Recently, one of my new students at Smith’s School of English, Kawanishi スミス英会話川西校 asked me to review a presentation in English that she was to make at work (she works for an large American pharmaceutical corporation). At her trial lesson in March I had assessed her as a good Red, and her subsequent lessons had supported this. However, when she showed me her slides and the script for her presentation they were so full of errors that… some points were difficult to understand. There were several types of error, the main ones being: incorrect prepositions, incorrect or missing articles, incorrect use of singular/plural, and some strange word order. I was initially surprised because her English was usually good. Then I realised, and confirmed by asking her, that she had written the whole presentation in Japanese, and then translated it into English.
I remembered what another student, a senior manager in a major public corporation had told me. He frequently had to make speeches in English to mutilingual groups. He said that earlier in his career he had written his presentations in Japanese and then translated them. Because of the great differences between Japanese and English grammar the translation had been so difficult that he had changed his approach and started writing them directly in English. This had been difficult at first, but became much easier with practice, and was a far more efficient way of approaching speech or presentation preparation.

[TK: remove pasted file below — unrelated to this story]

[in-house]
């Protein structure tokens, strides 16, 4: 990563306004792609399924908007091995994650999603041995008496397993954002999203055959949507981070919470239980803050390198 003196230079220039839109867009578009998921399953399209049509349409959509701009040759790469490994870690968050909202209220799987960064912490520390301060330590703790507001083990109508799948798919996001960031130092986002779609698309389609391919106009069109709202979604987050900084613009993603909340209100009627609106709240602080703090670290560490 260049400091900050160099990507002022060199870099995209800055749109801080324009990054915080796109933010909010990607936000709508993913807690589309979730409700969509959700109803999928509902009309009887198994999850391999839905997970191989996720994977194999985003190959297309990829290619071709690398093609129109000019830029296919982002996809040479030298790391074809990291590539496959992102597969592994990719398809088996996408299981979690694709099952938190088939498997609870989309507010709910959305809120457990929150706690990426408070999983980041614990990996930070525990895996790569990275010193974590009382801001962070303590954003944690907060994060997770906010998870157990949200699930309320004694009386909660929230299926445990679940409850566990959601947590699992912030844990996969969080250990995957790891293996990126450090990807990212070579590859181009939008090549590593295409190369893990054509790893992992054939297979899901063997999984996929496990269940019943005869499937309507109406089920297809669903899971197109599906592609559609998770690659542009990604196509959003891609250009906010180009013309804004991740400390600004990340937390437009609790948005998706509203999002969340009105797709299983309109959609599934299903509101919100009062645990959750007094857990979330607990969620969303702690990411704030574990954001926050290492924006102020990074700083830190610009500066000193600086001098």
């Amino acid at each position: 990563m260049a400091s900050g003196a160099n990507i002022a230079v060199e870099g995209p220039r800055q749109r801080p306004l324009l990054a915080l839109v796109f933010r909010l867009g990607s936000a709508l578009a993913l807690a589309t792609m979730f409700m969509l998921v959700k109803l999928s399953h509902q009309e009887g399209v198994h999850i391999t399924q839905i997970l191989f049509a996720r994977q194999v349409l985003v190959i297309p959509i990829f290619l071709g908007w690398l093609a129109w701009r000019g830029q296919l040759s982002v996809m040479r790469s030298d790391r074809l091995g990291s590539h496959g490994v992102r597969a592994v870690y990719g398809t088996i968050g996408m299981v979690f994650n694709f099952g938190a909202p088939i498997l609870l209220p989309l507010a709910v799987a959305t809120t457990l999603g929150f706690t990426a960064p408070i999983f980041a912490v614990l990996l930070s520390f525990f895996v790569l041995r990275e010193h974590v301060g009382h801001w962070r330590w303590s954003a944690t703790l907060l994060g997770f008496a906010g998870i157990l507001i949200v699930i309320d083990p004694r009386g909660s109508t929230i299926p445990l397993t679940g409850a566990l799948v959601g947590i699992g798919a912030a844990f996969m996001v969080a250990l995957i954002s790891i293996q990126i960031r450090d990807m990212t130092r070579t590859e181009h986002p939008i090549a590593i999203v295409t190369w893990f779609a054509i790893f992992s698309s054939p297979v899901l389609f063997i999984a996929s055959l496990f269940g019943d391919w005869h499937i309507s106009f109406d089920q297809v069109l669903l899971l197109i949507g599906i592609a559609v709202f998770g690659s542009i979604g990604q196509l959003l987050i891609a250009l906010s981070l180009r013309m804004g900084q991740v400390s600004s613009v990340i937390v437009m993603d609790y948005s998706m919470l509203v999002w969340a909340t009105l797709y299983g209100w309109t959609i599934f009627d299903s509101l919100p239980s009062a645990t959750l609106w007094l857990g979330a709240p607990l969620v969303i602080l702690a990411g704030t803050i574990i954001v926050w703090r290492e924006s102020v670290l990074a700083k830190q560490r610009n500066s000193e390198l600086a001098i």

I discussed this with my new student, and she agreed. She had started the project in Japanese because she lacked confidence in her written English. This is almost the opposite of what we usually find where students lack verbal confidence. She has agreed that she will try to start her next presentation directly in English, with my help if necessary. In the meantime I can work on building up her overall confidence in using English during our future lessons.
She told me in her lesson last night that her presentation had gone really well (and brought me a nice bottle of something as thanks).